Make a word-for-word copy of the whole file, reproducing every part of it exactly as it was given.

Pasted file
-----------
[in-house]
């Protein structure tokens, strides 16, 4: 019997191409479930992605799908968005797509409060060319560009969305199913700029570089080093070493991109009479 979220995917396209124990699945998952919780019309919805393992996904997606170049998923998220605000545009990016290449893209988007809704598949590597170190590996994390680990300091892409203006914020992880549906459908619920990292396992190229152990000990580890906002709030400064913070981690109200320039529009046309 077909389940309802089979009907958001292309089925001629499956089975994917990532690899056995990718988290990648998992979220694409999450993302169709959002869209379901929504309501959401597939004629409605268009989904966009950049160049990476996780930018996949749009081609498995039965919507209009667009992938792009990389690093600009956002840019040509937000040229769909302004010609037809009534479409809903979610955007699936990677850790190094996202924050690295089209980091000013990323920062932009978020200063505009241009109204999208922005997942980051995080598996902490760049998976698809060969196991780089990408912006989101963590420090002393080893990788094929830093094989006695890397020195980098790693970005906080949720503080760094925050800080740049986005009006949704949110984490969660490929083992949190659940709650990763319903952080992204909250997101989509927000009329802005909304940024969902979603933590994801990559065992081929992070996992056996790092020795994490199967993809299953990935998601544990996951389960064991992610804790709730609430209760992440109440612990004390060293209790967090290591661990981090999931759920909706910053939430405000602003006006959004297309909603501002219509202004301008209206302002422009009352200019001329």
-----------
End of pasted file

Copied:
[in-house]
């Protein structure tokens, strides 16, 4: 019997191409479930992605799908968005797509409060060319560009969305199913700029570089080093070493991109009479 979220995917396209124990699945998952919780019309919805393992996904997606170049998923998220605000545009990016290449893209988007809704598949590597170190590996994390680990300091892409203006914020992880549906459908619920990292396992190229152990000990580890906002709030400064913070981690109200320039529009046309 077909389940309802089979009907958001292309089925001629499956089975994917990532690899056995990718988290990648998992979220694409999450993302169709959002869209379901929504309501959401597939004629409605268009989904966009950049160049990476996780930018996949749009081609498995039965919507209009667009992938792009990389690093600009956002840019040509937000040229769909302004010609037809009534479409809903979610955007699936990677850790190094996202924050690295089209980091000013990323920062932009978020200063505009241009109204999208922005997942980051995080598996902490760049998976698809060969196991780089990408912006989101963590420090002393080893990788094929830093094989006695890397020195980098790693970005906080949720503080760094925050800080740049986005009006949704949110984490969660490929083992949190659940709650990763319903952080992204909250997101989509927000009329802005909304940024969902979603933590994801990559065992081929992070996992056996790092020795994490199967993809299953990935998601544990996951389960064991992610804790709730609430209760992440109440612990004390060293209790967090290591661990981090999931759920909706910053939430405000602003006006959004297309909603501002219509202004301008209206302002422009009352200019001329």